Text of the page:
The Poetical Works of John Milton: With Translations of the Italian, Latin and Greek Poems from the Columbia University Edition

By David Masson; John Milton | Go to book overview

OF THAT SORT OF DRAMATIC POEM CALLED TRAGEDY.

TRAGEDY, as it was anciently composed, hath been ever held the gravest, moralest, and most profitable of all other poems; therefore said by Aristotle to be of power, by raising pity and fear, or terror, to purge the mind of those and such-like passions -- that is, to temper and reduce them to just measure with a kind of delight, stirred up by reading or seeing those passions well imitated. Nor is Nature wanting in her own effects to make good his assertion; for so, in physic, things of melancholic hue and quality are used against melancholy, sour against sour, salt to remove salt humours. Hence philosophers and other gravest writers, as Cicero, Plutarch, and others, frequently cite out of tragic poets, both to adorn and illustrate their discourse. The Apostle Paul himself thought it not unworthy to insert a verse of Euripides into the text of Holy Scripture, I Cor. xv. 33; and Paræus, commenting on the Revelation, divides the whole book, as a tragedy, into acts, distinguished each by a Chorus of heavenly harpings and song between. Heretofore men in highest dignity have laboured not a little to be thought able to compose a tragedy. Of that honour Dionysius the elder was no less ambitious than before of his attaining to the tyranny. Augustus Cæesar also had begun his Ajax, but, unable to please his own judgment with what he had begun, left it unfinished. Seneca, the philosopher, is by some thought the author of those tragedies (at least the best of them) that go under that name. Gregory Nazianzen, a Father of the Church thought it not unbeseeming the sanctity of his person to write a tragedy, which he entitled Christ Suffering. This is mentioned to vindicate Tragedy from the small esteem, or rather infamy, which in the account of many it undergoes at this day, with other common interludes; happening through the poet's error of intermixing comic stuff with tragic sadness and gravity, or introducing trivial and vulgar persons: which by all judicious hath been counted absurd, and brought in without discretion, corruptly to gratify the people. And, though ancient Tragedy use no Prologue, yet using sometimes, in case of self-defence or explanation, that which Martial calls an Epistle, in behalf of this tragedy, coming forth after the ancient manner, much different from what among us passes for best, thus much beforehand may be epistled -- that Chorus is here introduced after the Greek manner, not ancient only, but modern, and still in use among the Italians. In the modelling therefore of this poem, with good reason, the Ancients and Italians are rather followed, as of much more authority and fame. The measure of verse used in the Chorus is of all sorts, called by the Greeks Monostrophic, or rather Apolelymenon, without regard had to Strophe,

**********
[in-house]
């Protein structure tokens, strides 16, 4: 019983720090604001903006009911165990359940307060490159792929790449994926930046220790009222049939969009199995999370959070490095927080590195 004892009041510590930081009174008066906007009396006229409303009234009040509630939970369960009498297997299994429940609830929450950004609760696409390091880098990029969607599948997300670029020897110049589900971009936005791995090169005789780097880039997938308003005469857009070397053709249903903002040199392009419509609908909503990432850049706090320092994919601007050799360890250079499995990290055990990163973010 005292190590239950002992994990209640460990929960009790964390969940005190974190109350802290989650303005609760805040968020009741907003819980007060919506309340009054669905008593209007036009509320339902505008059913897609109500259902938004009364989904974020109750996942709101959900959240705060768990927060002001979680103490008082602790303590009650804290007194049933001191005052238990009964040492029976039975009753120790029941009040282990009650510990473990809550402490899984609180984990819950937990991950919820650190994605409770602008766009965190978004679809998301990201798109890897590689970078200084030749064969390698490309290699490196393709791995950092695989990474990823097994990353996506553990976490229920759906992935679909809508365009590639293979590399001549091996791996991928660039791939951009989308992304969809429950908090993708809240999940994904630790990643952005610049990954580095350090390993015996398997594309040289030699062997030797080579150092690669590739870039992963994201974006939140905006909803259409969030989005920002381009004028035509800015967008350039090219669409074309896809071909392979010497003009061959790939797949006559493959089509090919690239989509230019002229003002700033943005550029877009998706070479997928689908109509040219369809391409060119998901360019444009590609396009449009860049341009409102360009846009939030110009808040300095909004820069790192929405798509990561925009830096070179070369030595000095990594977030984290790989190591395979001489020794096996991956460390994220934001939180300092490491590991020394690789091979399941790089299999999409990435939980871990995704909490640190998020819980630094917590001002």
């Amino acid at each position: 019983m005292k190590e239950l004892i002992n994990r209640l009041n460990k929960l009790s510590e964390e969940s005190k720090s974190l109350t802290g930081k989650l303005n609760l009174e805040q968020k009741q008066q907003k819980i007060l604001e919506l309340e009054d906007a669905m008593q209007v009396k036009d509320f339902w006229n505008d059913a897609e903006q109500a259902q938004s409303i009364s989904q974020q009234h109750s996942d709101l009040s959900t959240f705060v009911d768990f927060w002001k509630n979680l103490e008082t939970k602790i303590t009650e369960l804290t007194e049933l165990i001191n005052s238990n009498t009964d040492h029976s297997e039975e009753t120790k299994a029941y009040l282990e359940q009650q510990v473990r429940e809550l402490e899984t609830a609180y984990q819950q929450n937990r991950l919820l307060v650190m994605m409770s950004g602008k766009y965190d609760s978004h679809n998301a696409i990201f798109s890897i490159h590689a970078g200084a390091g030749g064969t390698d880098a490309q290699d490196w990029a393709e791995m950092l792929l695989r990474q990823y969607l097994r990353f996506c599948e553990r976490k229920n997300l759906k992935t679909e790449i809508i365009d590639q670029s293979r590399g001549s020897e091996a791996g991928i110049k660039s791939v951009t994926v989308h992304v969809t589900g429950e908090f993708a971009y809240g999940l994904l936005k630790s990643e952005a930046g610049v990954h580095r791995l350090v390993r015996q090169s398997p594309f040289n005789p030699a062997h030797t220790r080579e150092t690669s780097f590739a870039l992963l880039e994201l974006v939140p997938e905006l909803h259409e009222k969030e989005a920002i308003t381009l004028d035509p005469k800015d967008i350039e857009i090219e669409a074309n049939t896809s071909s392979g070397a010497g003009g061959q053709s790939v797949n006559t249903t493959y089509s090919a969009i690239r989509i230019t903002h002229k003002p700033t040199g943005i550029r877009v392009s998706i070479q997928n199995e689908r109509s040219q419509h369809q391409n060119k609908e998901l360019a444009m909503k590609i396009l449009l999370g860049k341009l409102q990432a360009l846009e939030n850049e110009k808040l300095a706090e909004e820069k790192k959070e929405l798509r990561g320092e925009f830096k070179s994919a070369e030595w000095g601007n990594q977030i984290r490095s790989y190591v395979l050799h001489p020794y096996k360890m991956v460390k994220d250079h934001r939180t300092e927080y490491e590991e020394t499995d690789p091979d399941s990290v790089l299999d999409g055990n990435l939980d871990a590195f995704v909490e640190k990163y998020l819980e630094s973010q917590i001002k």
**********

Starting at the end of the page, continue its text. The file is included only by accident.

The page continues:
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The Poetical Works of John Milton: With Translations of the Italian, Latin and Greek Poems from the Columbia University Edition
Table of contents

Table of contents

  • Title Page iii
  • Preface. v
  • Contents vii
  • Introduction 1
  • Commendatory Verses, - Prefixed to the Second Edition 37
  • The Verse. 41
  • Paradise Regained. 281
  • Introduction To Paradise Regained. 283
  • Samson Agonistes. 341
  • Introduction To Samson Agonistes. 343
  • Of That Sort of Dramatic Poem Called Tragedy. 353
  • The Argument. 355
  • Samson Agonistes. 357
  • Introduction To the Minor Poems. 395
  • Poems: - English and Latin, With a Few in Italian and Greek. Composed at Several Times. 473
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